Yesterday the QI team tweeted:

"Over 50% of people have broken their New Year's Resolutions by now."

Quite Interesting (@qikipedia)
20/01/2020, 16:00


Actually, threats and punishments don't help either. Just ask the people who collect fines for parking and speeding offences...

It's important to recognise that when you want to build a new habit, you often have to break an old one (or two). Habits get baked into our brain. So changing habits is about changing our brains. The tough thing about changing habits is they are stubborn. This is also the good thing about them. Once we make them; they tend to stick around.

You may want an empty mailbox but what habits will you need to change to make it an ongoing reality? You may dream of finishing a Park Run - but how do you change the habits that are currently getting in your way?

For these heavy-duty remodelling scenarios, you need a sturdy, change-supporting 'scaffolding' tower.

Here are three scaffolding/strategies that will do the job:

#1 One in, one out

If you want to change or make a habit, what are you prepared to pay to make it happen? Something's gotta give.

If you're trying to keep your inbox flowing free then you might have to:

- accept this is an ongoing rather than one-off process
- let go of filing in lots of folders and switch to using search and categories. Use the time saved to...
- make more maintenance time

In the 'start running' example some of the 'prices' you might be prepared to pay are:

- feeling conspicuous, at first
- aching the next day

You might also give up:

- late nights before you plan to run
- drinking coffee so you sleep properly and wake up refreshed
- eating food that doesn't provide the energy you need
- expecting instant transformations or perfect results from day one

That brings us to the second essential piece of change-scaffolding:

#2 Use your own feedback

Your results will be different to mine. Your successes will arrive at a frequency that's unique to you. You can manage the pace and frequency of the change you are making. You get to increase or decrease the intervals, volume, intensity of the change in order to find the perfect level for yourself. The level that delivers reasonable and motivating improvement without injury, frustration and exhaustion.

In other words, expect to get it wrong at first and plan to adjust regularly until you get the hang of it. The good thing about this is you will learn a great deal about how you operate and what works for you.

The last scaffolding support is the most fun:

#3 Build 'nudges'

If you've ever left a letter that needed posting by your front door - just so you will remember it as you leave in the morning - you are using the power of nudges.

Nudges are adjustments you make to your routines and surroundings to increase the likelihood of you doing the things you want to do. Here are some examples:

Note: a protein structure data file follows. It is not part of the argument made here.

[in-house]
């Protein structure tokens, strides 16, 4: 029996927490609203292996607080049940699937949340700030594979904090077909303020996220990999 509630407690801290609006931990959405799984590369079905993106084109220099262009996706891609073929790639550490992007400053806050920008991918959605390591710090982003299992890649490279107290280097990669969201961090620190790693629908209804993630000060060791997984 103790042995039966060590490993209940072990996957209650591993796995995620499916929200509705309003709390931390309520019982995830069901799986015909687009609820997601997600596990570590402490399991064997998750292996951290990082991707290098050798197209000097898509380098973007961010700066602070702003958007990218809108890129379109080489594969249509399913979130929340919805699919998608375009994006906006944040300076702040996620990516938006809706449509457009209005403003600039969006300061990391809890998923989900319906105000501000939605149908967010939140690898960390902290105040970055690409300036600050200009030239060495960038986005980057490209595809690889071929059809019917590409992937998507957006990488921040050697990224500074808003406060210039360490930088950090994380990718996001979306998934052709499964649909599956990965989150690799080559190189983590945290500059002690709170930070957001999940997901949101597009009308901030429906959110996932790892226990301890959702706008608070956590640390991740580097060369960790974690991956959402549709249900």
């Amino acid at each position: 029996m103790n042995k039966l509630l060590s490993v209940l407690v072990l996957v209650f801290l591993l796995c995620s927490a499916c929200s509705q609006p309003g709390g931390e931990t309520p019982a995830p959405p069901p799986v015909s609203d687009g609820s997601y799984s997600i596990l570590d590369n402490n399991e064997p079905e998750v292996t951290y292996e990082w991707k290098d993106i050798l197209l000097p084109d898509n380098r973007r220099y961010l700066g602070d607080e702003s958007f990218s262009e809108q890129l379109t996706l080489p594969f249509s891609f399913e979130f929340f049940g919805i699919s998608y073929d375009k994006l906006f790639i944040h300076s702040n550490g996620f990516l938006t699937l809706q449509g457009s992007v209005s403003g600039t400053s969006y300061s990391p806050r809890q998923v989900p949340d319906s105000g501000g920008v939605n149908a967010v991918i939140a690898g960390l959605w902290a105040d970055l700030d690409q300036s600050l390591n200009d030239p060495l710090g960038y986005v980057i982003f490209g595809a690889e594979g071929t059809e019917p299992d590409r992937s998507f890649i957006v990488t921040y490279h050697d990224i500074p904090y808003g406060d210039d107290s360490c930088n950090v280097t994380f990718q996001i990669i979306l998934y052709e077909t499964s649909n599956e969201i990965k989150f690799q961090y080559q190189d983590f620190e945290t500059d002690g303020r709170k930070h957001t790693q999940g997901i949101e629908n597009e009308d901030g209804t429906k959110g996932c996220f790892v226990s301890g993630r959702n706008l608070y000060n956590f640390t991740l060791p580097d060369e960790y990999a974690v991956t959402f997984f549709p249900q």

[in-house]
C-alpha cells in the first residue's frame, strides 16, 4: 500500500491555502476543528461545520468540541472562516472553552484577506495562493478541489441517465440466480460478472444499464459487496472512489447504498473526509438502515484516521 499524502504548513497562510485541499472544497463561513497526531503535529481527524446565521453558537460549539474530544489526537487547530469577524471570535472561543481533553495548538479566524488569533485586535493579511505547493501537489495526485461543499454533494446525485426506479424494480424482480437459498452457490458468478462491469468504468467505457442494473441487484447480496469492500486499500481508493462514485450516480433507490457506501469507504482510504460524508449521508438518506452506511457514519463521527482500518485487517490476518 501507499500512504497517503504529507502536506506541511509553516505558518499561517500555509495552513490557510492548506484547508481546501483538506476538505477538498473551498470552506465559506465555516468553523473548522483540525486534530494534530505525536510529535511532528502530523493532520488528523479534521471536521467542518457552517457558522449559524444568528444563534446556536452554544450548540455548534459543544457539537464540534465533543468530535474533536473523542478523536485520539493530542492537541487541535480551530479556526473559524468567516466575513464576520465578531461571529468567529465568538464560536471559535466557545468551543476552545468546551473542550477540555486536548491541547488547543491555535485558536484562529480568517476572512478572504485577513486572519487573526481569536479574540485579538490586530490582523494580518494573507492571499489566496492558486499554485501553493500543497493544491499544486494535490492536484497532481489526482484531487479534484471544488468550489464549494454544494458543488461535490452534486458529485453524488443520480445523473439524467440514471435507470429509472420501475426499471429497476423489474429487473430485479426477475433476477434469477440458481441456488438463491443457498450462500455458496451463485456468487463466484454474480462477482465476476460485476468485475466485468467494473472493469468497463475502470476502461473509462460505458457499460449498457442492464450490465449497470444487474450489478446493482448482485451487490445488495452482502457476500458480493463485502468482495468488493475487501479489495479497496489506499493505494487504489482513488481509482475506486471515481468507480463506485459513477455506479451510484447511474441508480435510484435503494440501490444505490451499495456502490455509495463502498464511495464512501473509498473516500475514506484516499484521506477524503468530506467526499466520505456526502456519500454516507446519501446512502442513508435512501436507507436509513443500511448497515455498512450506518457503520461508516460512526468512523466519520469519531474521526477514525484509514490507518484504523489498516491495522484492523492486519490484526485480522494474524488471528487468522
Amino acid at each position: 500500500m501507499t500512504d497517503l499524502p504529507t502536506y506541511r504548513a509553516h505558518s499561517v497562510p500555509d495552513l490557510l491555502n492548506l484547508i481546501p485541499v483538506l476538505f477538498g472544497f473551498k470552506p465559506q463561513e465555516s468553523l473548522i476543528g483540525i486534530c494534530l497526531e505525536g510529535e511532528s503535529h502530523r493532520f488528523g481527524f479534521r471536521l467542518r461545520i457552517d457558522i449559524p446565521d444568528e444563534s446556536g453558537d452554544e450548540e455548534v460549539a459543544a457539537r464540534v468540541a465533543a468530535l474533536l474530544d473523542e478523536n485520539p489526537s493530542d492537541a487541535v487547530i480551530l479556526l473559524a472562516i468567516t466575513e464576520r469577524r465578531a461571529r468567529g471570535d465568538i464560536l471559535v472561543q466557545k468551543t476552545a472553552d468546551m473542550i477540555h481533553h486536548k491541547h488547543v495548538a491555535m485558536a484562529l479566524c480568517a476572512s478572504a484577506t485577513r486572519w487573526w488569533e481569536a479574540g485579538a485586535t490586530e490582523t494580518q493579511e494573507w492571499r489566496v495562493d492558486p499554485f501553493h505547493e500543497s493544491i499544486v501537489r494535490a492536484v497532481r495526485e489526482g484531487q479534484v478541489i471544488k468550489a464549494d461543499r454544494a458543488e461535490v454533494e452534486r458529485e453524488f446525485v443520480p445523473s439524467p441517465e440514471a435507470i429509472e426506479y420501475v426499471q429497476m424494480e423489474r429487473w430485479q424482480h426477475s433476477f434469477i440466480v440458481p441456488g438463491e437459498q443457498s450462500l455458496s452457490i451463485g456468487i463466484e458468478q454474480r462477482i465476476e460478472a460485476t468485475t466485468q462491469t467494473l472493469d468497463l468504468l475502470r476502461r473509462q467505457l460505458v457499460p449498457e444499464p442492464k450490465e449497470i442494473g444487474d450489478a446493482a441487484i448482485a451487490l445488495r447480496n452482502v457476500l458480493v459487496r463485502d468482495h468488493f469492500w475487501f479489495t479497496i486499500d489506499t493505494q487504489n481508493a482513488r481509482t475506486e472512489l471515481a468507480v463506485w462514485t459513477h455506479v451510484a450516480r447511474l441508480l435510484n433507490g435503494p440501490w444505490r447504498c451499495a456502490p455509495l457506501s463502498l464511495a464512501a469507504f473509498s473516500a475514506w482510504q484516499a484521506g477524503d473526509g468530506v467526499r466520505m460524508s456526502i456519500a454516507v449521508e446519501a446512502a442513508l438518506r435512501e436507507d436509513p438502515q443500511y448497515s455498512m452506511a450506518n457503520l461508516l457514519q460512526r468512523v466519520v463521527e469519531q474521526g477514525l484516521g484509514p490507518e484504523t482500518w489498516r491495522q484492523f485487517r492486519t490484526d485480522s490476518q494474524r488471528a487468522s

Inbox zero nudges

- use travel time (maybe between the same two stations or stops every day) to process your messages
- arrive early for meetings and use that time for inbox processing
- dedicate the last 5 minutes of an hour to this task
- maybe the 30 minutes before lunch are used for processing time
- set aside 10 AM and 3 PM every day for an inbox sweep
- try competing with yourself and set a timer and see how many emails you can clear in 7 minutes. If you beat your last score then reward yourself.

Running nudges

The night before:
- leave Shoes and kit by bedroom door or at the side of the bed.
- get a much earlier night than usual
- set an alarm to remind you to stop work early evening / stop using computers / phones / watching tv in order get a great sleep (and wake up energised)
- have breakfast, clothes for work and bag packed so that you have more time in the morning to exercise

People make great nudges too:

- join or set-up a group dedicated to making your new habit become a reality.
- agree with a friend to a bit of motivating rivalry. Compare scores. Encourage each other. Have fun with it.
- you can even compete against yourself if you track your performance and try to beat your recent scores.
- hire a coach :-)

Keep it real

Use all the feedback you get. Your scaffolding might need to be adjusted a few times before you get your new habit built. We're all different. This is normal. If it's still difficult to get started try breaking down your soon-to-be-new-habit into its smallest components and tackle them one by one.

For example, you could break down keeping a clear inbox into:

- Keep your inbox at 500 messages less - whatever seems challenging and attainable, at first. Then bring the number down as your successes increase
- only tackle one type of email (cc'd messages), or emails from a particular person or on a specific subject. This is a good way to build the skills you need with less pressure.
- set a target of archiving only 10 emails per day (or half day or hour). Again choose a number and interval that's interesting, motivating and still achievable.

For breaking down running into smaller steps you could:

- use a timer/guided training app / audio. The NHS has a free  couch to 5K podcast
- start with easier kinds of exercise, before getting into running. Walk more, take the stairs rather than escalators and lifts. Getting off the bus or tube a stop or two stop earlier.

Whatever your goal choose scaffolding that works for you. Get creative and experiment. When you get your new habit to stick, you will have also discovered something amazing.

You will have created your personal formula for change.
That really is a habit worth making.

Training: Getting to Inbox Zero
Faculty: deliver
Coaching: A coach can get you from 'stuck' to 'unstuck'

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